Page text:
Presbyterians are still divided on the issue of same-sex marriage. Some of us see two women or two men marrying as being contrary to the most ancient and fundamental intentions of God. Others of us see God’s law as being more fluid and as a response to culture. Some of us are in favor of civil marriage for same-sex couples, but believe that the church’s covenant is restricted to marriage between a man and woman. Others are not in favor of same-sex marriage in society or in the church. It’s an issue which has severed us. We have lost congregations to more denominations with a clear restriction against same-sex marriage; we have lost members and faithful leaders in our congregation for the same reason. On the other hand, we have also attracted new members who have been encouraged by our more inclusive stance and have redeemed ourselves in the eyes of many former members who had not felt comfortable in our church “family” because of a lack of acceptance of their sexuality and identity as a LGBTQ person.
Because of the emotional and spiritual import of this decision, the Bills and Overtures committee of Monmouth Presbytery will have a one-hour “pre-presbytery” meeting to ask questions and discuss the greater question of marriage. I expect that most of us planning to attend the meeting have a clear understanding of how we will vote on the amendment, and that there is little we can say to persuade someone else to change their minds … but there is still a great deal to be said about marriage that is not spelled out in the constitutional amendment or our Book of Order. I wonder if and how we can have the larger discussion about the covenant of marriage … here are some of my questions …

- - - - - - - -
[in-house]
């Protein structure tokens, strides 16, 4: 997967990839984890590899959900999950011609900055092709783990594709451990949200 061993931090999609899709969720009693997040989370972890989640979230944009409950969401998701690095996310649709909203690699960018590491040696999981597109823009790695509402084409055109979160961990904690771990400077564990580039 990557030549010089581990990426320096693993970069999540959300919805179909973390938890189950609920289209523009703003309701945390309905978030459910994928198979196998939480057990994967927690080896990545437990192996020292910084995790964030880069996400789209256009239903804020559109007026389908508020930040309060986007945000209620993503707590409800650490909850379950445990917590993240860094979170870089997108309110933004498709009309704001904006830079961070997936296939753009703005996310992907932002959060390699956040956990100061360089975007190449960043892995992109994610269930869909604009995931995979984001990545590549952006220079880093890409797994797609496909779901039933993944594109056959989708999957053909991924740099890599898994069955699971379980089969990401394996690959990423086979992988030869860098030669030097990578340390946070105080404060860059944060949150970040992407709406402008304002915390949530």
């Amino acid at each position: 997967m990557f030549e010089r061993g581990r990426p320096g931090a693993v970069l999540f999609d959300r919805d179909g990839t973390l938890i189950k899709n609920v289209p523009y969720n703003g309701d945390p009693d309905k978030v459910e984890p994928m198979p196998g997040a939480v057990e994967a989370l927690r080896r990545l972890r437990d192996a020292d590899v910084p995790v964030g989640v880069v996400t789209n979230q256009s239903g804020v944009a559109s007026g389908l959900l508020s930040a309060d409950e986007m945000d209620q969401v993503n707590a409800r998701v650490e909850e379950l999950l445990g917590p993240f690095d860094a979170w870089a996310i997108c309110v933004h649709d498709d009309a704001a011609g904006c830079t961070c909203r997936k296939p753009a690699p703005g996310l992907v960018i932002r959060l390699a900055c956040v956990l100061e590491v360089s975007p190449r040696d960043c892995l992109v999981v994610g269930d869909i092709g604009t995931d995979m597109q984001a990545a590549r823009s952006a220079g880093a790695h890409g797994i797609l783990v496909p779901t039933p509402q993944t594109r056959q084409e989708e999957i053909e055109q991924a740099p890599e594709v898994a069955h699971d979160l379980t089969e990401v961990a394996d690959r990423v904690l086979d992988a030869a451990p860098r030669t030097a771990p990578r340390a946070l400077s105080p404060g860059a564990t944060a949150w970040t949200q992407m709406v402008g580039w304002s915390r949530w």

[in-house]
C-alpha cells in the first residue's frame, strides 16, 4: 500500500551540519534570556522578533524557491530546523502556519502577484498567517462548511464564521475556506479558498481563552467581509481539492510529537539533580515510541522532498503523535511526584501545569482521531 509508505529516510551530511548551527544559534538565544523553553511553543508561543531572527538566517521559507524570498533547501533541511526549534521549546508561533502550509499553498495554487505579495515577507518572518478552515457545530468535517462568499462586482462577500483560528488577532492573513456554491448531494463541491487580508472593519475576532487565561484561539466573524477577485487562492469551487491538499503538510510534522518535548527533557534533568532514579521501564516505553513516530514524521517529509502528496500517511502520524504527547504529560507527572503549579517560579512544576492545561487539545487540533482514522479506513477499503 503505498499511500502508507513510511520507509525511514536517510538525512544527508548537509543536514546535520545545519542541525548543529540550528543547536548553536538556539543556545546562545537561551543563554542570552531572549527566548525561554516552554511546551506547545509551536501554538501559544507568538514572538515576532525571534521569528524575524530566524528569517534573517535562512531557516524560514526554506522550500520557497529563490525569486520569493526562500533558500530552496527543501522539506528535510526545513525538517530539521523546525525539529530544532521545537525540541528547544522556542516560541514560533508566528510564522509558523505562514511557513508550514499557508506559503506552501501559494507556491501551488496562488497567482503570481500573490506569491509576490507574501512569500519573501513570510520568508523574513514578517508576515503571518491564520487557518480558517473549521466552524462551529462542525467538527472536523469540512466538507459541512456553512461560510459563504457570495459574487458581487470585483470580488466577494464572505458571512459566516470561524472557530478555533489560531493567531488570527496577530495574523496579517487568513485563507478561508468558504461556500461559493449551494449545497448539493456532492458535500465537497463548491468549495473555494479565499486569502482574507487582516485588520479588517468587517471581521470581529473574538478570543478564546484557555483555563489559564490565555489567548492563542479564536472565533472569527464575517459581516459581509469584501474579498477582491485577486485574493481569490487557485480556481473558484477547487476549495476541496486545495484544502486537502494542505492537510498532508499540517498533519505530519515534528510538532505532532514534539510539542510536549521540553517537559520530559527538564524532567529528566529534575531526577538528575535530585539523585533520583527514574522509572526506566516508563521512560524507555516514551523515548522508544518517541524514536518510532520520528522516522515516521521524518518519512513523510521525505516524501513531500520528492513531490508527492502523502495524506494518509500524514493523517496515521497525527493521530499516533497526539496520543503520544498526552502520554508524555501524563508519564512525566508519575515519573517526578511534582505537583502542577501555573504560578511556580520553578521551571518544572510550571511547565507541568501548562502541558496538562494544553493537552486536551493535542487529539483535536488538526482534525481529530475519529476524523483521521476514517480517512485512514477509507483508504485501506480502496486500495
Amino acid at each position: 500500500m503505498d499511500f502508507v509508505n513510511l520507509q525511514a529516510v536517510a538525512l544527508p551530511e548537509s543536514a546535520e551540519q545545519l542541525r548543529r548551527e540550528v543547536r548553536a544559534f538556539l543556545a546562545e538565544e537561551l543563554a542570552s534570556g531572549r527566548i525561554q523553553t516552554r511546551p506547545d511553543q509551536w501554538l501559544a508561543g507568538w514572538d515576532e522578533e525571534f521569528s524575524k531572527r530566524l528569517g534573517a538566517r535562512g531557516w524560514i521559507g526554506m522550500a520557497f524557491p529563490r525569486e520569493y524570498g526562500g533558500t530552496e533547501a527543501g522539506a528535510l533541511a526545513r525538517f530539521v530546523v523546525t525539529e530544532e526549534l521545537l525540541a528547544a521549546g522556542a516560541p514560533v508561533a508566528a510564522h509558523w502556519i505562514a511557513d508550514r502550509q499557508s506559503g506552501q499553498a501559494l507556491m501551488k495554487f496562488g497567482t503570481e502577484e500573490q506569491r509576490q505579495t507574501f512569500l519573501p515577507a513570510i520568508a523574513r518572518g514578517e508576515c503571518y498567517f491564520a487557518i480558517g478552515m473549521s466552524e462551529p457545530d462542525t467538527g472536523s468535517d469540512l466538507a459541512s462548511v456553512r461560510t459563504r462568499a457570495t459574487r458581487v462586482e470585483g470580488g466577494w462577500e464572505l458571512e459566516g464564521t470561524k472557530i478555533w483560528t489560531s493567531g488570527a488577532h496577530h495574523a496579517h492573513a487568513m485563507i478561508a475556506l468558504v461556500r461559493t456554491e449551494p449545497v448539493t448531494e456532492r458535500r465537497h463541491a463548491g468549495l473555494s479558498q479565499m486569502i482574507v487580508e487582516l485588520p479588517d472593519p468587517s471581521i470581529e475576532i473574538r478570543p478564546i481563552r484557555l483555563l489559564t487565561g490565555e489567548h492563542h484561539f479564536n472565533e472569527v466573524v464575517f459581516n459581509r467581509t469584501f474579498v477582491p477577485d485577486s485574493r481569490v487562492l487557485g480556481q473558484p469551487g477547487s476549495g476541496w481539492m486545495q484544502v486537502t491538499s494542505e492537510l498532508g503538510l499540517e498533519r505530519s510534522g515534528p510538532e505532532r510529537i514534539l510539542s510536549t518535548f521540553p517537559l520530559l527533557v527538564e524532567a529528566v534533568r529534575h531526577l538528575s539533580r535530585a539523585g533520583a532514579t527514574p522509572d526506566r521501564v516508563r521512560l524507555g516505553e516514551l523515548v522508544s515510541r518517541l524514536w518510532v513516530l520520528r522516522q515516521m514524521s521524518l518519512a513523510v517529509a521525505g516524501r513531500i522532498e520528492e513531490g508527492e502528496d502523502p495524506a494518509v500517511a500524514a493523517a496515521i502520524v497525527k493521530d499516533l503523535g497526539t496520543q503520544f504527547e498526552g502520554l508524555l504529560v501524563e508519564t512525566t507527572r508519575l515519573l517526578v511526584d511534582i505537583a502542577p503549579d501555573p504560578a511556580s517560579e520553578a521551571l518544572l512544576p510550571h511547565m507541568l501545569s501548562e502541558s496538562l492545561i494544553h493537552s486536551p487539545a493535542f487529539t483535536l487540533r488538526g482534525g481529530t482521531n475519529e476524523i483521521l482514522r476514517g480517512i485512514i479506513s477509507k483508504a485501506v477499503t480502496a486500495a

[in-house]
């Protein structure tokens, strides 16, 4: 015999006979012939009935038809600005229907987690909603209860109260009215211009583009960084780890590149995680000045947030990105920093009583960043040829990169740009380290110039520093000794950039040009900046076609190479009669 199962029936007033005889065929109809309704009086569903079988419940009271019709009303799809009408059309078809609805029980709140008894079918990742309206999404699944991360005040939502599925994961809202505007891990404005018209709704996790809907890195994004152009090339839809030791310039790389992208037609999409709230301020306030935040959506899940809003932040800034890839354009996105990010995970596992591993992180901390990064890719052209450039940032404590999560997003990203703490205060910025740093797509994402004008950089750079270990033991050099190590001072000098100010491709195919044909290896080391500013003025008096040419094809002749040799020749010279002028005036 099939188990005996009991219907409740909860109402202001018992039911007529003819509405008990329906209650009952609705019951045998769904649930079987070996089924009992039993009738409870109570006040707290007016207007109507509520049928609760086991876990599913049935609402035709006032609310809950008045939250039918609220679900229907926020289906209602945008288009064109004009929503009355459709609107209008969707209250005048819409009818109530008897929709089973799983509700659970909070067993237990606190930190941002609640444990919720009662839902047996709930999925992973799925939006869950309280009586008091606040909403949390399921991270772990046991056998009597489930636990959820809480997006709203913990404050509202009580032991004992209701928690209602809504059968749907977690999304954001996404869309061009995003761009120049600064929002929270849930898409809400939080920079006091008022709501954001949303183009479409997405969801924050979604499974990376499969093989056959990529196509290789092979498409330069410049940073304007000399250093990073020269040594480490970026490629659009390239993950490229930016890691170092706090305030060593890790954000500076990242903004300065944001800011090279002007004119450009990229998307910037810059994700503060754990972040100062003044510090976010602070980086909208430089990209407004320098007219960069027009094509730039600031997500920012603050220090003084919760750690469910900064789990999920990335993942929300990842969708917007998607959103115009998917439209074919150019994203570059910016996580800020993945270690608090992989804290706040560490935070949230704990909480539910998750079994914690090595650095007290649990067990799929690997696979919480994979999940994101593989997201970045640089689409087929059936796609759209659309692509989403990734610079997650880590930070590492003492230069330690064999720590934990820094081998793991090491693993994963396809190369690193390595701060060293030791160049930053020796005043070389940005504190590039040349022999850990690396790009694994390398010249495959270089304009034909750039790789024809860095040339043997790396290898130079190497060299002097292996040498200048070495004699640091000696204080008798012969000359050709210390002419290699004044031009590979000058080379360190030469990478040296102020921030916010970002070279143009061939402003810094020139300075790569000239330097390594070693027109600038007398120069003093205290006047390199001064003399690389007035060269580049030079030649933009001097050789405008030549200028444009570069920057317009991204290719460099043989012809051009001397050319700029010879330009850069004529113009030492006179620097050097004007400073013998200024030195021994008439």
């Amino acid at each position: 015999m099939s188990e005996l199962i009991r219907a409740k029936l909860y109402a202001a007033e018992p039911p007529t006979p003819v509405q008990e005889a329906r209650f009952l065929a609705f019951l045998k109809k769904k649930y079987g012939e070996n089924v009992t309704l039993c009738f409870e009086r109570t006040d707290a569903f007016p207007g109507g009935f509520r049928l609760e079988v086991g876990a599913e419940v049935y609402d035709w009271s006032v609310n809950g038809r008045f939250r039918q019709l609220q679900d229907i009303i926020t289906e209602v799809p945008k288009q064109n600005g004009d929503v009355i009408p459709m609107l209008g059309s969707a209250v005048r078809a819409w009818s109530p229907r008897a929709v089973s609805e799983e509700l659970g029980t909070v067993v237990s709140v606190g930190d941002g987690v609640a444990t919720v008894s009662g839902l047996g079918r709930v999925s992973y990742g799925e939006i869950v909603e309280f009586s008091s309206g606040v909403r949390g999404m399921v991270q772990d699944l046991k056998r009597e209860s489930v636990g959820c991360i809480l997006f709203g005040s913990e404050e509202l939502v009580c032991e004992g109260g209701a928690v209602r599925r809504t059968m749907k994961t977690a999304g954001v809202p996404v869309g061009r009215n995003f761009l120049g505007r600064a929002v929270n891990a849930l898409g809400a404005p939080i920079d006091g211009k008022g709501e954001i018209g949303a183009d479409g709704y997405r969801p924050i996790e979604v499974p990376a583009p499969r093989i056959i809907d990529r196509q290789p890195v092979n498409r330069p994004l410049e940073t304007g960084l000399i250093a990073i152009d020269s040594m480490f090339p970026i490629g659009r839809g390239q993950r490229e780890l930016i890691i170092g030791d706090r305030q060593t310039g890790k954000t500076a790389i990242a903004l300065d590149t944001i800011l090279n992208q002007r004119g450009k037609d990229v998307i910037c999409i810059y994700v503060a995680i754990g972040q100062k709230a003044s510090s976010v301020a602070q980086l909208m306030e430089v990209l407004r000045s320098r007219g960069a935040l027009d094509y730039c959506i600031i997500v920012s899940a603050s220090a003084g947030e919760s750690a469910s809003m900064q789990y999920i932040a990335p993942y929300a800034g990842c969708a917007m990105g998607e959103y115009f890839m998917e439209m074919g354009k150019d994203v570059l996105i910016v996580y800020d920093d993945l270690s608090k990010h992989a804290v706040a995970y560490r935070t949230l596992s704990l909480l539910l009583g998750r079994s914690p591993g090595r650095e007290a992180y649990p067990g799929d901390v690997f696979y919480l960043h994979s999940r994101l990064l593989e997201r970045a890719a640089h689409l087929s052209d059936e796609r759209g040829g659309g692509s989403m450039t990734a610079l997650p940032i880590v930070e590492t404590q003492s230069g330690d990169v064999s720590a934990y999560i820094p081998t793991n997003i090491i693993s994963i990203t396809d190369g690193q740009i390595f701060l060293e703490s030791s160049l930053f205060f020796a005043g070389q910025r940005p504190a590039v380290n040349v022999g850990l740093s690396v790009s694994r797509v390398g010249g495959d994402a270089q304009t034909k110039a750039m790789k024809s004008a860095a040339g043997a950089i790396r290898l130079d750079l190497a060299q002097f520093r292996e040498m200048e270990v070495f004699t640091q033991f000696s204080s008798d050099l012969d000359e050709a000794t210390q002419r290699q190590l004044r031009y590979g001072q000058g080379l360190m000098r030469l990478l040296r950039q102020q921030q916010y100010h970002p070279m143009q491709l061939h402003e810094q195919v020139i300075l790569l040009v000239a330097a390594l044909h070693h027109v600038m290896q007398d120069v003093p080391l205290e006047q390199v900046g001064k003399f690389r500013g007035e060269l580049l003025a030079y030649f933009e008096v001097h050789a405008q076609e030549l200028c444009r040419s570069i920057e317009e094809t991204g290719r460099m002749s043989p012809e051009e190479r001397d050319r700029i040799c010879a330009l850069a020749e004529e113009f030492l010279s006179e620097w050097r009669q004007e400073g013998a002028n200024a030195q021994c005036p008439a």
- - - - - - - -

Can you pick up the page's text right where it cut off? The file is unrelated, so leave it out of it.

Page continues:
- Does it, or should it, matter whether or not a couple gets a civil marriage license before having a church wedding?
- What is the relationship between civil marriage and a church wedding?
- What is the relationship of sexuality to marriage?
- What about children? At one time, parenthood was the natural(?) expectation for a couple after they were married. In a society where many couples never have children together, does the relationship between marriage and children change?
- What are the principles of a Christ-centered marriage? How does this differ from a civil or non-religiously based marriage?
- What “understanding” of marriage do you think is necessary for a couple to enter the covenant of marriage? Were Dwayne and I (as 18-year-old “kids”) mature enough to make that kind of decision? How would we, as the Church, determine that?
How I wish we weren’t so emotionally tied to the same-sex definition of marriage that we never get to discussing the deeper issues! Thirty-five years … and my own personal “definition of marriage” is maturing into another life phase. Our daughter was married a year and a half ago, and my father is getting married in April. Some people argue that marriage is all about the love of the couple, but these weddings flood me with mixed emotion and indicate that marriage is a much larger relationship. They also further challenge me to consider and reconsider some of my own assumptions and understanding of marriage at different stages of our lives. *sigh*
So, what if the issue of same-sex marriage were off the table — what if it were completely resolved in the church and in your community — What are the broader questions about marriage that you’d like to consider? What have you been thinking about marriage? What are your questions?